The story in this book begins in the fifteenth century, when Christopher Columbus discovered the Indies. Wars of conquest, forced labor conditions, and European diseases rapidly killed off the indigenous workforce. The Spanish therefore decided to bring enslaved workers over from Africa, who, after long voyages aboard rudimentary sailing ships, were kept in stockades on Caribbean islands and from there sold to places across the mainland.
Reduced to the condition of “beasts of burden,” they worked in mines or in coastal plantations for the nascent agricultural trade, as was the case in Venezuela. A hundred and fifty years ago, before slavery was officially abolished, many of them escaped and formed Maroon settlements. Others settled on the same plantations or haciendas where they had been enslaved or, in more recent times, migrated to cities in search of better opportunities.
Many of the settlements they established still exist today. It is estimated that only ten percent of Venezuela’s population is of African origin. Their small number, added to the process of racial mixing and a characteristically Hispanic social hierarchy that privileges lighter-skinned individuals were among the factors that led to the gradual loss of the African heritage. These historical events, a general dearth of research on the subject, and the poor quality of existing compilations of visual documents proved to be setbacks in the planning of this project.
The contents of this book are the result of two years of fieldwork, which entailed traveling a total distance of 45,000 kilometers and taking roughly 10,000 photographs (1).
Excerpted from Christian Belpaire’s text published in Negro soy negro (Biblioteca Nacional de Venezuela, 1984).
The distinguished Congolese photographer Christian Belpaire devoted a part of his efforts to advertising photography and photojournalism. He is one of the foremost photographers to document the Yanomami culture, the region of Los Llanos (The Plains), and the Afrodescendant communities of Venezuela, in images that highlight the bellicose character of the attire of the people portrayed. He is the author of El llano (Editorial Arte Caracas, 1986), Dejaste atrás lo lejano (Fundación Neumann, 1985), and Negro soy negro (Editorial Palladium, 1984). After studying photography in the studio of Jean-Pierre Sudre in 1970, he worked as a photojournalist in South America for the Camera Press photo agency. He also did documentary work in Belgium, France, England, and Chile. In September of 2003, Belpaire took his own life in New York City.
1. Anthropologist Sheila Walker draws attention to the fact that the indigenous workforce was not exterminated, but that it was decimated by epidemics, wars of conquest, and the conditions of forced labor. She also points out that the Caribbean islands were not used as a place to hold enslaved Africans, although islands such as Curaçao were used as redistribution hubs, and that the vast majority of enslaved Africans were taken directly to the continental Americas, without any stopover in the Caribbean. Walker also considers the term “beasts of burden” to be inadequate, since many Africans possessed the technological skills that existed in the age, particularly in the field of gold extraction. Finally, Walker points out how statistics show that Afro-Venezuelans made up more than 10% of the country’s population at the time.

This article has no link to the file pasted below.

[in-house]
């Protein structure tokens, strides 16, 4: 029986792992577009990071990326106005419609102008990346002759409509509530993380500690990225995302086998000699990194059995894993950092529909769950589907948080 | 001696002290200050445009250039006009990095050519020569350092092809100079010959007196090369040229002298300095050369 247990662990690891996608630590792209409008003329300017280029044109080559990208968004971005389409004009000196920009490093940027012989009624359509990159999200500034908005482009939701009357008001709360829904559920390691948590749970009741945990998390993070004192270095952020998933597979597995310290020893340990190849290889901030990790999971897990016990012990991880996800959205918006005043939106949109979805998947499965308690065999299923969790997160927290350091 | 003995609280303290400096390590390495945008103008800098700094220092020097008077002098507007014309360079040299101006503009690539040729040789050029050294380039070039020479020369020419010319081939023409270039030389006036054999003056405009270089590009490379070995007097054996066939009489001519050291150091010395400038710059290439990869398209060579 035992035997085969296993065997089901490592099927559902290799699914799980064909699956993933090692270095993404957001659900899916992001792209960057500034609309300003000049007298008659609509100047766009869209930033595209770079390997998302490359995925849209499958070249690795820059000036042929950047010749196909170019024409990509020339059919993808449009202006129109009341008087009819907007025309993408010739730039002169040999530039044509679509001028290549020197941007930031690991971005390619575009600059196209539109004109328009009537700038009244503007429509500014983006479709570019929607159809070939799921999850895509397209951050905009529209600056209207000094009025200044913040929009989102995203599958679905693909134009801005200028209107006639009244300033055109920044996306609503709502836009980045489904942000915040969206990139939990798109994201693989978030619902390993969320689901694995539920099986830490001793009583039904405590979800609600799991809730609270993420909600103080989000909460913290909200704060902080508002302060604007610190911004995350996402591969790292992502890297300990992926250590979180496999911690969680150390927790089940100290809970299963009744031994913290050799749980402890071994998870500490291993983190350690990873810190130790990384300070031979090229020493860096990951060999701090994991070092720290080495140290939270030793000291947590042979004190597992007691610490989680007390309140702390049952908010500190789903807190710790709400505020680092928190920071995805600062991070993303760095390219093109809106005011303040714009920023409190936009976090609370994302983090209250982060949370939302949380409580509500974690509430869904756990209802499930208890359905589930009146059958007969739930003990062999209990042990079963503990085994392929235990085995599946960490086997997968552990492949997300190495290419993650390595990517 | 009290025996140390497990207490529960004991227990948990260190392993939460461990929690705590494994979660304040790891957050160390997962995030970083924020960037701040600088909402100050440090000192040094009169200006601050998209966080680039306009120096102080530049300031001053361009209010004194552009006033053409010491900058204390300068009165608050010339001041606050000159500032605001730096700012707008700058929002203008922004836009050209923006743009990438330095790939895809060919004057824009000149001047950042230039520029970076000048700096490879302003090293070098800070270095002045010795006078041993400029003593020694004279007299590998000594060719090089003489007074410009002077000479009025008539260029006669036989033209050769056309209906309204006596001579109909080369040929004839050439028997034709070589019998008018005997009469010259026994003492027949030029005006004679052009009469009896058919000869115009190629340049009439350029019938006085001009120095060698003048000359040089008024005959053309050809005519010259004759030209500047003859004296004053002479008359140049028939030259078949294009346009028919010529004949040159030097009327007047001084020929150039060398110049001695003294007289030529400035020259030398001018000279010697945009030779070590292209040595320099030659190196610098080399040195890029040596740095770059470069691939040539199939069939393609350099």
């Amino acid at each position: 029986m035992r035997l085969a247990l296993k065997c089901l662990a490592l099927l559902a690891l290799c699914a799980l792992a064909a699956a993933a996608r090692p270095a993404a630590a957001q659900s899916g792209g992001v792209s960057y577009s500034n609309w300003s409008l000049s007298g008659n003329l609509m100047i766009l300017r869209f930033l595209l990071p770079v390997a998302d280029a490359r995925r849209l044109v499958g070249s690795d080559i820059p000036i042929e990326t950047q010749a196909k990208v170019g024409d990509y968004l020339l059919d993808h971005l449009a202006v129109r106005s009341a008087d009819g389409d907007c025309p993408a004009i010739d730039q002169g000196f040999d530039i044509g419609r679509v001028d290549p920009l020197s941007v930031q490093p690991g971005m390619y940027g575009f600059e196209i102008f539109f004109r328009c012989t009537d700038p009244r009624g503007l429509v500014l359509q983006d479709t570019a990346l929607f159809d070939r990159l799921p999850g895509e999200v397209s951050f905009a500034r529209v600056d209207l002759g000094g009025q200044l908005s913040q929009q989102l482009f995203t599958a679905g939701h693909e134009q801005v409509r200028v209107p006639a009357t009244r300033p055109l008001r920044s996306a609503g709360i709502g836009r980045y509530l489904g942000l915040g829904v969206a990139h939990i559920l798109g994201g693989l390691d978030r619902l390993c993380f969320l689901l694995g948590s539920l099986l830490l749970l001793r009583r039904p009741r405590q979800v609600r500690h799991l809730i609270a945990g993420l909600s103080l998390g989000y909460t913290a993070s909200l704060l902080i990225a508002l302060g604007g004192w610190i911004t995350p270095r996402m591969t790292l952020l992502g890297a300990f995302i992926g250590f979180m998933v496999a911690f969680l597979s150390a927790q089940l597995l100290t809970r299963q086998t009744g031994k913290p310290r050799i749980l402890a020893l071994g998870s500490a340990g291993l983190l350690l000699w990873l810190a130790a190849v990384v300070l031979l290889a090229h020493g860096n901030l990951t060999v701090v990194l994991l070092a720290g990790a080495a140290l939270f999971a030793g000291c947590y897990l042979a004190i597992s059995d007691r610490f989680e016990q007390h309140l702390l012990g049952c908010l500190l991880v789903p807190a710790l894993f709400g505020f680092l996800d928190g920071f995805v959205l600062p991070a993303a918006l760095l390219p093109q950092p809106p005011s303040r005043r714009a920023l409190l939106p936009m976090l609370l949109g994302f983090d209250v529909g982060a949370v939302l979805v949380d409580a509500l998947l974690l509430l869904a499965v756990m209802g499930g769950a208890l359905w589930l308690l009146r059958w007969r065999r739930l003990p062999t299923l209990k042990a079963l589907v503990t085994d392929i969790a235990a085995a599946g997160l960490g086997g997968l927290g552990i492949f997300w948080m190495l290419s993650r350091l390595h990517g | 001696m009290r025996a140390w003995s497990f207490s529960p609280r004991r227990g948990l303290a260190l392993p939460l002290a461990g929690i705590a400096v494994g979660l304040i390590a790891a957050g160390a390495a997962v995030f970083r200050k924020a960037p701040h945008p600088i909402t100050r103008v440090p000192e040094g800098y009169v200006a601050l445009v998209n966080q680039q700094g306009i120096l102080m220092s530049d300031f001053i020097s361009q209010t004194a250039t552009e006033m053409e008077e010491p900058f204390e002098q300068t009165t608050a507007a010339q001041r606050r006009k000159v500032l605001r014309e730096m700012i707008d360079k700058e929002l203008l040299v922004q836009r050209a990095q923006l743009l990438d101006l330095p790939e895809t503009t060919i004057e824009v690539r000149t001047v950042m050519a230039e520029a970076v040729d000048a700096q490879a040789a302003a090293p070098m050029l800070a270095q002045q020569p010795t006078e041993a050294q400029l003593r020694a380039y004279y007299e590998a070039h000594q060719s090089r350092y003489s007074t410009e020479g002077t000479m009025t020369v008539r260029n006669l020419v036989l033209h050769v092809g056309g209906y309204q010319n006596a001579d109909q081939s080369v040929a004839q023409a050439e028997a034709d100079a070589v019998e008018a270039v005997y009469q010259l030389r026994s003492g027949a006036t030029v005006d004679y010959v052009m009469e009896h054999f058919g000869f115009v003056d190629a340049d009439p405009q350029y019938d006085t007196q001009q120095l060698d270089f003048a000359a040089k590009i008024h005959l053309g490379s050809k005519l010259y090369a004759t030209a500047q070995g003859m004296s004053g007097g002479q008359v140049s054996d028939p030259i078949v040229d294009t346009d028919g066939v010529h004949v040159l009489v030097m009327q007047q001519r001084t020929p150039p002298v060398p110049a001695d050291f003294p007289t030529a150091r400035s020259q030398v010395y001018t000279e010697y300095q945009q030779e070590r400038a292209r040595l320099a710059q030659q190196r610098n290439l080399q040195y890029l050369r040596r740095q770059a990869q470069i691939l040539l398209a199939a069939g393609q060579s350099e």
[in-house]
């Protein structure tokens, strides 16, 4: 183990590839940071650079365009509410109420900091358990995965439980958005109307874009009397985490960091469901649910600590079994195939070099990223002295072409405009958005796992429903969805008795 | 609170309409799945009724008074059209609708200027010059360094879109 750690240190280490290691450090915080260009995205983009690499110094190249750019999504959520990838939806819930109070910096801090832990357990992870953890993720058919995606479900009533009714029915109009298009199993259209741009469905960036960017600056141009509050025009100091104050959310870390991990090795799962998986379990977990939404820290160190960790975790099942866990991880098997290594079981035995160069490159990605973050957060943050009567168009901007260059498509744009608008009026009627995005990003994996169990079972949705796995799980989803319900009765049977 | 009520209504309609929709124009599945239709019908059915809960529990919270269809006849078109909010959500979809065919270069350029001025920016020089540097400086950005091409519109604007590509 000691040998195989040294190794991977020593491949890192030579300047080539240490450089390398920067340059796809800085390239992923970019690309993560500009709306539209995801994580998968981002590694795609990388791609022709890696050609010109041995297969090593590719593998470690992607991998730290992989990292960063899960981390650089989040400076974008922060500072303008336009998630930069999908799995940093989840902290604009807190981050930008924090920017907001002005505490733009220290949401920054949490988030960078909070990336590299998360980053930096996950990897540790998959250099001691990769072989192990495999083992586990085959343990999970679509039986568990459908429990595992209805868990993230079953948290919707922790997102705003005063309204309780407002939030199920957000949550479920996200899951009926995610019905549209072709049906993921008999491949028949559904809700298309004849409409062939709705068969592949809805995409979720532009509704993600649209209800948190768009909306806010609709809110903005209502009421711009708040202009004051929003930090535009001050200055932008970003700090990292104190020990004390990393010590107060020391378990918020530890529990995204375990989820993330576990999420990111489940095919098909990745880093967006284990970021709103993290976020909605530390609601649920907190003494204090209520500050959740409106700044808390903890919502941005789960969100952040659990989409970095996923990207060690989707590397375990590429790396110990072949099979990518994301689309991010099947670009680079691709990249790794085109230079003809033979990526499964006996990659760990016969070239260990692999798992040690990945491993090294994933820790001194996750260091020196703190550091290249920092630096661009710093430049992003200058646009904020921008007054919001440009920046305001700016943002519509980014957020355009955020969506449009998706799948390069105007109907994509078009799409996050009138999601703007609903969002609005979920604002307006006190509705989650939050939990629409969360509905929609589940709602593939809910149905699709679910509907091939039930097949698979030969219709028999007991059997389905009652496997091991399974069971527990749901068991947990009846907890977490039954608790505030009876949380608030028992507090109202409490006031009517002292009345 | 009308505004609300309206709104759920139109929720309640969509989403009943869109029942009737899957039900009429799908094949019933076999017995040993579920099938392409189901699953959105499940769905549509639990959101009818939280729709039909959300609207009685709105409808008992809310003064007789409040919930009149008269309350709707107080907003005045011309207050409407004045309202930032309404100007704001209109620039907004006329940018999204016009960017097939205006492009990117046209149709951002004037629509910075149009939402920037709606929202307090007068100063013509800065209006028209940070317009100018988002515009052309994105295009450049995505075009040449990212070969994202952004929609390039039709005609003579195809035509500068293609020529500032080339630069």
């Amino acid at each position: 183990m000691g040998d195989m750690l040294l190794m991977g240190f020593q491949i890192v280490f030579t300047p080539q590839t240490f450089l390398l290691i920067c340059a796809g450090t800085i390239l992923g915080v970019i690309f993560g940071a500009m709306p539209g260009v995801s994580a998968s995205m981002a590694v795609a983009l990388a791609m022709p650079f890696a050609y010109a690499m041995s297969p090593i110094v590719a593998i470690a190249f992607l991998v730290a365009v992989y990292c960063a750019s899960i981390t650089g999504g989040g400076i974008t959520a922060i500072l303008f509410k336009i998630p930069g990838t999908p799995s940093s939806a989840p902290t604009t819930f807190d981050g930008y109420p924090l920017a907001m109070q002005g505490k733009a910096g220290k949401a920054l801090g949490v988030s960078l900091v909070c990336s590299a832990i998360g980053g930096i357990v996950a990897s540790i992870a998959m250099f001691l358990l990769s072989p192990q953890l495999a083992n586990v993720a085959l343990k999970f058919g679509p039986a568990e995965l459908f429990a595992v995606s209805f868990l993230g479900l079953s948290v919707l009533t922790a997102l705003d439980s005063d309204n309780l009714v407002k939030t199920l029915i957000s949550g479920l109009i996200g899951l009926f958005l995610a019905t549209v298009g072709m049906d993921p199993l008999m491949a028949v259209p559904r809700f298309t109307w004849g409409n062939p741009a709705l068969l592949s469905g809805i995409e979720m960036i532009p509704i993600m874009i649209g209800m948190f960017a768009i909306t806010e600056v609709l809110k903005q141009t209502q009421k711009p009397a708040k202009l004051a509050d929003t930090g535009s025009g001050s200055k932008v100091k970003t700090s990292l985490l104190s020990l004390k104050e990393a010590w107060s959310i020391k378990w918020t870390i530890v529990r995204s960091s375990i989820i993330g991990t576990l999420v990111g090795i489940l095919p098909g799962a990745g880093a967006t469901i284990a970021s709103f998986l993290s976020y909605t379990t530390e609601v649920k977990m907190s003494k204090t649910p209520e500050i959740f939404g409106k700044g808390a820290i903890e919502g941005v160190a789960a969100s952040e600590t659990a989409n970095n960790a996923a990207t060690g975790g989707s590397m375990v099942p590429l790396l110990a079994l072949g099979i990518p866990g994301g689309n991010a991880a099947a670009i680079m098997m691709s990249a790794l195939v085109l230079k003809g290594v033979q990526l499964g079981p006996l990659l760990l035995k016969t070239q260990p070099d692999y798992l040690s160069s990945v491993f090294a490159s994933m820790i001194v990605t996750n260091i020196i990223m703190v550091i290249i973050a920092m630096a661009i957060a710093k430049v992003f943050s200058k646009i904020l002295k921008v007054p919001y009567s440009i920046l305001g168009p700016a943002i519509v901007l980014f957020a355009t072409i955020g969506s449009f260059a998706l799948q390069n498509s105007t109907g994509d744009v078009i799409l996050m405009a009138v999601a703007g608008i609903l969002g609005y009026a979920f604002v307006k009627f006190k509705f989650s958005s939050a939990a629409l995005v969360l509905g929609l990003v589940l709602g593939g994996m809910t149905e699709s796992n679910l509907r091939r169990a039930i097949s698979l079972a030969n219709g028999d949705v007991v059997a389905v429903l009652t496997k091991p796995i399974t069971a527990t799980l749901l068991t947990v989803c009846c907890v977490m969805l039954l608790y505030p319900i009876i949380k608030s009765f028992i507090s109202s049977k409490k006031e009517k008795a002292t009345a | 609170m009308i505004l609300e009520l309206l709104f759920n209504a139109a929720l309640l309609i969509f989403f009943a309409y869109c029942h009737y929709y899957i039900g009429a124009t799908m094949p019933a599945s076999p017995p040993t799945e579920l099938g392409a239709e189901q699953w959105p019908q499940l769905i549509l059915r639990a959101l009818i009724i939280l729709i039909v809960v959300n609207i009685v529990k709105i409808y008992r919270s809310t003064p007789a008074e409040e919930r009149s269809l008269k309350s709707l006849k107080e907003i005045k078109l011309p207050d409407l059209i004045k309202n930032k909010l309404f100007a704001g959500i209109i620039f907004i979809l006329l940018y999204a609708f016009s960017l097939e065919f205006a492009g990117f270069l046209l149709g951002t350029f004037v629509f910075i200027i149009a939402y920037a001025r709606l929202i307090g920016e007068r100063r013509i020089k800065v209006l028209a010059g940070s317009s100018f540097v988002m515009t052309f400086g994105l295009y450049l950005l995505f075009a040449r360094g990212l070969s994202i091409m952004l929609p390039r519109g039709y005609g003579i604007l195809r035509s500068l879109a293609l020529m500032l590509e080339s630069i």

Despite having played a fundamental role in the anti-slavery struggle and identity construction of the African diaspora in the Americas, marronage is still poorly understood.
Marronage created communities that wrested themselves free of slavery and proclaimed their sovereignty in the New World. These communities of runaway slaves were found throughout the Americas, from Louisiana to Jamaica, Cuba, Haiti, Colombia, Brazil and the Guianas. Some of the descendants of these societies continue to exist today. They are the gatekeepers of a little known self-emancipation narrative. This is the story of the Maroons of the Guianas, also known as Businenge or Bushinengue.
The Obia photographic project ―undertaken in the historical Maroon territories of Saamaka and Maroni, in both Suriname and French Guiana (1)― seeks to examine the links between the exceptional magical-religious legacy of Maroon people and the new challenges that stem from modernity: the ongoing acculturation among new generations and the counterweight produced by deculturation. Additionally, Obia calls for a rethink of the connections between historical marronage and challenges pertaining to contemporary immigration and, not least, between the memories of the colonial past and accommodations with the postcolonial present.
Nicola Lo Calzo
Nicola Lo Calzo has focused his photographic practice and research on issues of identity, colonialism, and inter-sectionality. His images show how minority groups interact with their environment and devise strategies of survival and resistance. Over the past seven years, Lo Calzo has been engaged in an ambitious research project, entitled The Cham, about memories of the slave trade and slavery, which includes various series of photographs taken in Africa, the Caribbean, and Latin America. Under the Kehrer Verlag imprint, he has published Regla (2017), Obia (2015), and Inside Niger (2012). He is a contributor to Le Monde, The New Yorker, The Wall Street Journal, and The New York Times.
1. This region, known now as the town of Saint-Laurent-du-Maronio, is located on the Maroni River, between French Guiana and Surinam.